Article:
sun 14/07/2024

Il Trovatore, Welsh National Opera, Cardiff | reviews, news & interviews

Il Trovatore, Welsh National Opera, Cardiff

Il Trovatore, Welsh National Opera, Cardiff

Under-production but strong vocals in the Spanish gloom

Katia Pellegrino: vocal brilliance but could liven up on stageImages by Brian Tarr

Verdi’s Il Trovatore, the WNO season brochure assures us, “is Italian opera at its most passionate and full-blooded”. But you could sit through this revival of Peter Watson’s seven-year-old production and overlook the fact. Always understated (to put it kindly), with age it has retreated further into its shell. The singers face front and largely ignore one another; the soldiers seem to have taken orders from the latest tottering Middle Eastern tyrant not to fire on their own people.

There are no flames to trouble Azucena’s conscience; no blood, not much passion. It’s a very small volcano in a very remote corner of Spain.

Few would claim that Trovatore is Verdian theatre at its most visual: its impact is almost entirely musical. But that’s no reason to shut one’s eyes altogether. Unfortunately Tim Hatley’s blank, dimly lit high walls give virtually no purchase for the imagination, and might as well, frankly, not be there. Moving them around, though, seems enough of a problem to necessitate an interminable pause after each scene, so that Verdi’s fast-moving dramaturgy stutters at every turn.

Nothing that Watson does with his singers speeds it up very much. Mostly they stand and deliver, their eyes firmly on the conductor. No wonder Leonora confuses Luna and Manrico in the semi-darkness; she barely looks at either of them. And no wonder, one might cynically suggest, Azucena once upon a time threw the wrong baby into the fire. The production might almost be making a point about mistaken choices, but I suspect that would be to flatter a severe case of under-direction.

How much does all this matter, provided you get the four great singers Caruso used to insist was all Trovatore needed? The answer is that even great singers need choreographing once you put them on the stage. The Italian critic Gabriele Baldini thought that Verdi’s entire drama was in the music, and what you saw onstage was Wagner’s “deeds of music made visible”; but after all they do have to be made visible.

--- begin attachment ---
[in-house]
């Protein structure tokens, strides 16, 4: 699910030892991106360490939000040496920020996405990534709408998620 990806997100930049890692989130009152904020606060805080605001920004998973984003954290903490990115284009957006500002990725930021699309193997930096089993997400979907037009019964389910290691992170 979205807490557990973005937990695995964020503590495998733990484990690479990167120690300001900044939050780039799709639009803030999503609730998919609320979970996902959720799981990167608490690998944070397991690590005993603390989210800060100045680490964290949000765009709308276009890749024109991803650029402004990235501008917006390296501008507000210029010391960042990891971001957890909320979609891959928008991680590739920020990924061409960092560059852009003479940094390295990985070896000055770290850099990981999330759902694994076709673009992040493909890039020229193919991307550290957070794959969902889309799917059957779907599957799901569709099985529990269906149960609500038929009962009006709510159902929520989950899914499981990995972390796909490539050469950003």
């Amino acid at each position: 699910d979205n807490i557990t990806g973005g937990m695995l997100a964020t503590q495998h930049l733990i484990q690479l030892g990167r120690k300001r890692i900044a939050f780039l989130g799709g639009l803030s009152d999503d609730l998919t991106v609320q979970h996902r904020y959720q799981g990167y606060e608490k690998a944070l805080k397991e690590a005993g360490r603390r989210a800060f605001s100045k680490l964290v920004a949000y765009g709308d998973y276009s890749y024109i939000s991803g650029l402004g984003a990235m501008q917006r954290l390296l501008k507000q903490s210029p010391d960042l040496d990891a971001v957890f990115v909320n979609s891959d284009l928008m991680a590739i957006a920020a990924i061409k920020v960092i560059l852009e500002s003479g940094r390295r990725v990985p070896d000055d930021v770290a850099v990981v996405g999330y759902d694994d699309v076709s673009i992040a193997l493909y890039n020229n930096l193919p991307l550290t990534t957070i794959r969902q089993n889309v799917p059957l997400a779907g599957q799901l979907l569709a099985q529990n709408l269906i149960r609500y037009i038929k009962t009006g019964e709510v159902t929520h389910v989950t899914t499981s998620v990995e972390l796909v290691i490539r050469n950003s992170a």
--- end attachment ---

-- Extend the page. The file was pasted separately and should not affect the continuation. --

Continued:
WNO_Il_trovatore_-_David_Soar_Ferrando_3The Welsh National Opera cast is certainly strong vocally. Katia Pellegrino has the potential to be an outstanding Leonora. She has real brilliance in her top register and a beautiful sound throughout the range, needing perhaps a touch more weight in the chest voice. Above all, though, she needs to liven up her stage presence, acquire some spontaneity of movement and gesture, catch her lover’s eye more often, get some exercise around the set. Not that Gwyn Hughes Jones sets her the best possible example. Ludicrously costumed in tight hose and what might be a male maternity shirt, he looks – and occasionally sounds – like a stock Italian tenor, which may actually be no bad thing in Trovatore under happier, more athletic circumstances. Here he sings a very acceptable Manrico, conventional in almost all respects (not excluding the regulation unwritten top C at the end of “Di quella pira”), but like Pellegrino largely disengaged.

David Kempster’s Luna is stronger than this dramatically: handsome, brooding, and with a finely villainous but not excessively diabolical presence. His singing on the first night was somewhat dry, but he was recovering from bronchitis, which is certainly no condition in which to sing middle-period Verdi. Veronica Simeoni likewise has the makings of a forceful Azucena under more pointed direction. At present she comes and goes, disappointingly tepid in “Stride la vampa” – always a test, starting absolutely cold – but warming up in her scenes with Manrico and especially Luna. She too would respond, I suspect, to more muscular direction.

Not for the first time on the Wales Millennium Centre stage, some of the best singing comes from the WNO chorus, excellent in the opening scene with David Soar’s exceptionally well-sung Ferrando (pictured above), superb later in the anvil chorus and the irresistible “Squilli e cheggi”, with majestic brass-playing. At these moments the conductor Andrea Licata is plainly in his element. At other times he seems slightly one-paced and short on brio, which may go to show that inertia is catching.

Watch the WNO guide to Il Trovatore

The production might almost be making a point about mistaken choices, but that would be to flatter a severe case of under-direction

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I wrote something very similar to a friend of mine last night when I got home from the performance. I'm glad I'm not the only one who found the production very stuttering and the interminable scene changes totally unnecessary given the bland nature of the set. The one thing that never lets down a performance is the chorus and they were fine, even if they suffered from the same lack of on stage dynamism as the leads. For me, the constant breaks, which by my reckoning took well over 20 minutes all told, completely destroyed any flow or momentum that might have been built up during the scene. Not that there was very much of that. By Act IV I was yawning my head off and sincerely wishing that they'd hurry up and die so that I could head home. All companies have hits and misses and since the last time I saw WNO in Cardiff was Die Meistersinger, this by comparison was a dire miss. No doubt this will be crowd puller as it tours the provicial theatres, which is sad because it accustoms those patrons to 2nd or even 3rd rate productions.

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